With 2013 just a few hours away, now is the perfect time to ensure your professional goals are in order…
When you’re not happy at work, making a New Year’s career resolution is easy: Get a new job. (Or, get a raise, snag that promotion, make it through a work week without using profanity—plenty to choose from.)
But when things are going well, you should still be setting work-related goals for yourself. And what better time to do it than the new year?
If you need some inspiration, we’ve compiled five career resolutions that everyone should make. Choose a couple or resolve to do them all—we guarantee you’ll set yourself up for success in 2012.
1. Have an Annual Career Check-Up
You probably think about your job every day, but when was the last time you really thoughtabout it? Kick off 2012 by taking yourself out to lunch or coffee, and writing down how you’re feeling about your career. What makes you happy, and what would you like to change? Is your current job really what you want to be doing? Or, at the least, is it helping you reach your goals? Also do some salary research—is your income in line with your field and position?
Consider this process an annual check-up for your career health. If you feel good about everything—great! But if there are things that could be improved, think about how you can fix them this year, whether that’s taking on new responsibilities, working towards a promotion, or keeping your eye out for that next position.
2. Update Your Resume (and Everything Else)
Keeping your resume up-to-date is important for several reasons. For one, if a recruiter or a friend-of-a-friend calls out of the blue with a great job opportunity, you’re going to want to have it ready to go. Plus, it’s a lot easier to update your accomplishments periodically, when they’re fresh in your mind, rather than trying to add in a couple of years of experience all at once.
And while you’re getting your resume in shape, go through the rest of your documents too—refresh your portfolio, edit your LinkedIn bio, and update (or create) a personal list of accomplishments (a running tally that you don’t hand out, but that’s helpful for talking points for cover letters and interviews). Also shoot your references a note to say hello—but really to make sure you have their updated contact information.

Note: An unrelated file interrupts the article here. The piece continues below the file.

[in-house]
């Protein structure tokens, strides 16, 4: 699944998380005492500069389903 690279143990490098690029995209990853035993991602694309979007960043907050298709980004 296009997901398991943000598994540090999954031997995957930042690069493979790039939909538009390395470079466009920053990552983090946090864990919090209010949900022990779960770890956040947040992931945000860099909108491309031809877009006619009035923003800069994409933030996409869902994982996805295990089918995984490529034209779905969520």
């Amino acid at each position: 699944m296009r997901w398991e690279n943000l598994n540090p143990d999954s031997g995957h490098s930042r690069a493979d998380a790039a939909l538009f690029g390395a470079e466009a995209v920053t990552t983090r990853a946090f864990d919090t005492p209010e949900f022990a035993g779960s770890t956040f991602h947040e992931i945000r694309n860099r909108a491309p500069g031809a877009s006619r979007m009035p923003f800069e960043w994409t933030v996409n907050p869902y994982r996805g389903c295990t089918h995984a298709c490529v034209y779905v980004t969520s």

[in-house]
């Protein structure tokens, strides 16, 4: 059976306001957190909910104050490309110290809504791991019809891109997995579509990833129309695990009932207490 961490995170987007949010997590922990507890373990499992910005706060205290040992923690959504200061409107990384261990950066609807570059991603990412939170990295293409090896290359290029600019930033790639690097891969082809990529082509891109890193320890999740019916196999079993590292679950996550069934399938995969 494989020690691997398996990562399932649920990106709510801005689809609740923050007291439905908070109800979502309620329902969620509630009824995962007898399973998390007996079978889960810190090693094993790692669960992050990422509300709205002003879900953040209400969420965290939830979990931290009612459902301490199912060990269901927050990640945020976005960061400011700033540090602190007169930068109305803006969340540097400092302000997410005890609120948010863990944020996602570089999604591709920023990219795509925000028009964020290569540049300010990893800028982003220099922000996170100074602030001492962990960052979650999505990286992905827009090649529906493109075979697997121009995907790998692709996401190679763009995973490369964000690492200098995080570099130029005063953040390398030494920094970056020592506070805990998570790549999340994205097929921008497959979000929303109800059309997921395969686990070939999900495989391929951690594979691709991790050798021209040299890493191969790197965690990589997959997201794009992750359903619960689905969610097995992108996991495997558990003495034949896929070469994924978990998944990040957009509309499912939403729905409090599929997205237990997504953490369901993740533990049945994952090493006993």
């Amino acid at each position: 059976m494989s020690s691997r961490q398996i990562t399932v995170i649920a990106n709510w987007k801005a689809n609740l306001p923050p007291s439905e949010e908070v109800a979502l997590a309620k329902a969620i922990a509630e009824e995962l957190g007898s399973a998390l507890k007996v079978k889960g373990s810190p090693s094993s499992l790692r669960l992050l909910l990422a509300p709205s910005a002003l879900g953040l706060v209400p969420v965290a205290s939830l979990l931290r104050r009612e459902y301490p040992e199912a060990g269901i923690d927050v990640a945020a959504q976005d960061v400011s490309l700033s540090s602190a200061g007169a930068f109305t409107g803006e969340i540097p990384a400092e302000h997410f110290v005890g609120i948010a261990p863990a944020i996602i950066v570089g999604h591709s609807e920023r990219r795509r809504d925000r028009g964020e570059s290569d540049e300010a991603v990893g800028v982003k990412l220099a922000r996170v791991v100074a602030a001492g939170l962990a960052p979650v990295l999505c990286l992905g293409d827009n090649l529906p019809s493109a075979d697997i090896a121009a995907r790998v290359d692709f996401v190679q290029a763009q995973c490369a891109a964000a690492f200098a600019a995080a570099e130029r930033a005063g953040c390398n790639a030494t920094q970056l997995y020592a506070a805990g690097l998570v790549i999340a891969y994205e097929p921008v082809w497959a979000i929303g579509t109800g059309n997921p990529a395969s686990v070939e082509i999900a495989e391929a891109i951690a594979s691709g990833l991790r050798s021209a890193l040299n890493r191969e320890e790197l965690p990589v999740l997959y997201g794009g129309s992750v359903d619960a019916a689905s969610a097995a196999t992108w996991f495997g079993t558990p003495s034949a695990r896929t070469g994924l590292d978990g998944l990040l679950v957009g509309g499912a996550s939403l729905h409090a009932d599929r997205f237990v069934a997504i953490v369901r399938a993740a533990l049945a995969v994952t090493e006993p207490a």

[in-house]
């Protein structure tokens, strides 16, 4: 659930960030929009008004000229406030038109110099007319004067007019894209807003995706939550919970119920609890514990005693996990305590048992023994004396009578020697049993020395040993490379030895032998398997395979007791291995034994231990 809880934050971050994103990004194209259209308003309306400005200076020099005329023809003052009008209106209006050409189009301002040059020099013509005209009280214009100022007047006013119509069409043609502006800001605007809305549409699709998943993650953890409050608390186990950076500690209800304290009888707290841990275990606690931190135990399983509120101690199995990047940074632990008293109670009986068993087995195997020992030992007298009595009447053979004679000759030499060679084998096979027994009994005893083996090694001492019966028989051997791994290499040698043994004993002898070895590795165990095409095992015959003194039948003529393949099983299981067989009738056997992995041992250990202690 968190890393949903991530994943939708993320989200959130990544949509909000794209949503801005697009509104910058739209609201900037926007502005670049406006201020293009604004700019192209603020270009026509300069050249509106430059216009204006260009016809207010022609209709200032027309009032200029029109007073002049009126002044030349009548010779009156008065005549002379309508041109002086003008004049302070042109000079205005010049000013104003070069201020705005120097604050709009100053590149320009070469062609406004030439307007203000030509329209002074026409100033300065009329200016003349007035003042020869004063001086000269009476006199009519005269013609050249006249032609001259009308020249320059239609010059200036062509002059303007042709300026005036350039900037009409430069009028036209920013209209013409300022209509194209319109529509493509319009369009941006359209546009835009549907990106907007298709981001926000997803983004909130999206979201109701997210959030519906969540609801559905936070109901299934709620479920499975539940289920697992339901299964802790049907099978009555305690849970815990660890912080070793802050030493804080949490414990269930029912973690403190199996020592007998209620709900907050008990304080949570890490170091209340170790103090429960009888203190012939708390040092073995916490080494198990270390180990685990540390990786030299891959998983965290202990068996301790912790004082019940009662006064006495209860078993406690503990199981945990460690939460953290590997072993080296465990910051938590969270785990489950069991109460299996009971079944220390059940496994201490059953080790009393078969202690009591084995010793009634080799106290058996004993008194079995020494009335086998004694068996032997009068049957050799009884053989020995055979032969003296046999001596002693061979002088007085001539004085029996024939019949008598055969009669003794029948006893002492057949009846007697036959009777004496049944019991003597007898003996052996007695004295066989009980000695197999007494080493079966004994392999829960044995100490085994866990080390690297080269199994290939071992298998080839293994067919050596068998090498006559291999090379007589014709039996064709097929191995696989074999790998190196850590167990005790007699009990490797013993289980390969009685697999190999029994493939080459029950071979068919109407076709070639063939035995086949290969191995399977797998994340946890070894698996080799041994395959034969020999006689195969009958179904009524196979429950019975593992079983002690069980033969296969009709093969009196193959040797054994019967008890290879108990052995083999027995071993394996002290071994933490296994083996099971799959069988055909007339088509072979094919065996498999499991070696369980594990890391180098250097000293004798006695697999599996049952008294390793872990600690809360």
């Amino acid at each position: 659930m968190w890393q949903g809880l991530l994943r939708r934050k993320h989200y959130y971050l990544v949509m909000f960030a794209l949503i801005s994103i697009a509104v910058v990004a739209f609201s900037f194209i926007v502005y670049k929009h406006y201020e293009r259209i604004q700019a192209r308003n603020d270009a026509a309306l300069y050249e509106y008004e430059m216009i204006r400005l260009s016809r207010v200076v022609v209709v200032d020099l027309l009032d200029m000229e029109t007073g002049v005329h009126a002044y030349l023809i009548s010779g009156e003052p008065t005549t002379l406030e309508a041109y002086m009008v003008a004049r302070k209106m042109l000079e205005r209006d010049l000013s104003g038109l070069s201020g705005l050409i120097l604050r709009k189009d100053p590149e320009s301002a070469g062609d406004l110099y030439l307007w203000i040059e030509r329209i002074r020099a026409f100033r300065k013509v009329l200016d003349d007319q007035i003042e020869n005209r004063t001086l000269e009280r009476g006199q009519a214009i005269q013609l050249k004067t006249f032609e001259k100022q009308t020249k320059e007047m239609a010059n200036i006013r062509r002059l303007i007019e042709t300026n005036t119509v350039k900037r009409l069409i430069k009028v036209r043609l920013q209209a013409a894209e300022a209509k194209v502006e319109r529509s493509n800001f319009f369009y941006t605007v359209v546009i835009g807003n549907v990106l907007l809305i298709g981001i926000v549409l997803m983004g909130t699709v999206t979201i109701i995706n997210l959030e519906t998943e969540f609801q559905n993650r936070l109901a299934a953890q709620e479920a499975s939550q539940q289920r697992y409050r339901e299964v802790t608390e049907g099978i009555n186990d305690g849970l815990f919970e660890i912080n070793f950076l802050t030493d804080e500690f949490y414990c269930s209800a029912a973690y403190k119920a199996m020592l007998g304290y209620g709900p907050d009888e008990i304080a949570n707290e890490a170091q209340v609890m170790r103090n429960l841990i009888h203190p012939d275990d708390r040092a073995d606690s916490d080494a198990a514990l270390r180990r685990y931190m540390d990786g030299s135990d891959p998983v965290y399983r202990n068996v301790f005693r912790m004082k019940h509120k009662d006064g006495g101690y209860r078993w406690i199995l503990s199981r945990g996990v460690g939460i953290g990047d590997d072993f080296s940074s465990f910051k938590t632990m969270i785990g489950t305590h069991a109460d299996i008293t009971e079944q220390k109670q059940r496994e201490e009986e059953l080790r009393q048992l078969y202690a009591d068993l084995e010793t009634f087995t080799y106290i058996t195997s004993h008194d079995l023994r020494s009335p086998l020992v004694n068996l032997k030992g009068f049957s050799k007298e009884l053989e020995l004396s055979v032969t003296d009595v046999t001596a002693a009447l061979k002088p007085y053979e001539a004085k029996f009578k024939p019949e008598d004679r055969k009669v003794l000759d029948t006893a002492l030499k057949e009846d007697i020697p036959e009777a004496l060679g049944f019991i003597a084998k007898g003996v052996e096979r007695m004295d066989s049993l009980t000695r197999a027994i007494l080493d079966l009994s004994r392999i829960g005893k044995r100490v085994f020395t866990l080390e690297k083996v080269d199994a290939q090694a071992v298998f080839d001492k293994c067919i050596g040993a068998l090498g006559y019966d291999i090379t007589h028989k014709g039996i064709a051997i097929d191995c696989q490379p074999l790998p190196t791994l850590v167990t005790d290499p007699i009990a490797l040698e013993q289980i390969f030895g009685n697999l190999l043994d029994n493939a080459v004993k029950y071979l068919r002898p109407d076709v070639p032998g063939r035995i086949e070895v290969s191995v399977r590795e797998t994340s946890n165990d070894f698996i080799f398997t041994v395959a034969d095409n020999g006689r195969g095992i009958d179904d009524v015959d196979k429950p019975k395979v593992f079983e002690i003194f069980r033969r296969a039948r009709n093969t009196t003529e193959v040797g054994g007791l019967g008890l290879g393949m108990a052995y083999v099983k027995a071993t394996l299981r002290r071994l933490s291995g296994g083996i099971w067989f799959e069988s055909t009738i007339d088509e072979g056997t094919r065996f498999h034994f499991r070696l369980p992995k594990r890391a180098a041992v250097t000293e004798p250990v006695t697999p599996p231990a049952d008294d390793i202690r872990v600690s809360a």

3. Add a Bullet to Your “Skills” Section
Even if you’re not adding a new job to your resume this year, you can still add to the other sections! Make it your goal in 2012 to add at least one new bullet to “Skills” or “Education.” Are there technical skills that would make you more competitive in your field? Tools that could make your job (or your boss’ job) easier? A management class that would better position you for a promotion?
For inspiration, check the LinkedIn profiles of your colleagues a step or two higher than you current position, and think about how you can add their areas of expertise to your own skill set.
4. Expand Your Network
Contrary to popular belief, the best time to network isn’t when you’re looking for a job—it’s long before then. Why? Having a broad, diverse network already in place will make the job search that much easier—and besides, people tend to be happier to meet you when you don’t have that desperate “please help me get a job now” tone in your voice.
And before you say “I hate networking” and move on to the next resolution, remember that there are plenty of ways to make new connections outside of hitting the industry luncheon circuit. You could ask your boss to pay for a conference that looks interesting, ask a former co-worker and her new co-workers out to a happy hour, or, at the very least, join some LinkedIn groups.
At minimum, try to meet one new person every month (you’ll have a dozen new contacts by this time next year!). If you’re feeling really ambitions, try Classy Career Girl’s 4×4 Networking Challenge to meet four new people and strengthen four existing relationships—every month!
5. Be More Productive
There are plenty of techniques out there to help people be more productive—check out the Pomodoro Technique, time blocking, and anything on WorkAwesome. Different approaches work for everyone, but I guarantee there’s some method or trick out that will work for you, and help you save time, streamline a process, or just generally get stuff done a better way. So, make it goal to try at least four new ones this year, and see what works for you. (For bonus points: organize your inbox so you’re not spending an hour each day deleting Groupons and sale announcements.)
Career advancement is a year-round process, but why not let the momentum of January help kick-start your success? Here’s to a great year!
What career resolutions will you be making this year?
Adrian Granzella Larssen is the Managing Editor for The Daily Muse and covers topics in career, entrepreneurship, health, and fashion. Follow Adrian on Twitter @adriangranzella.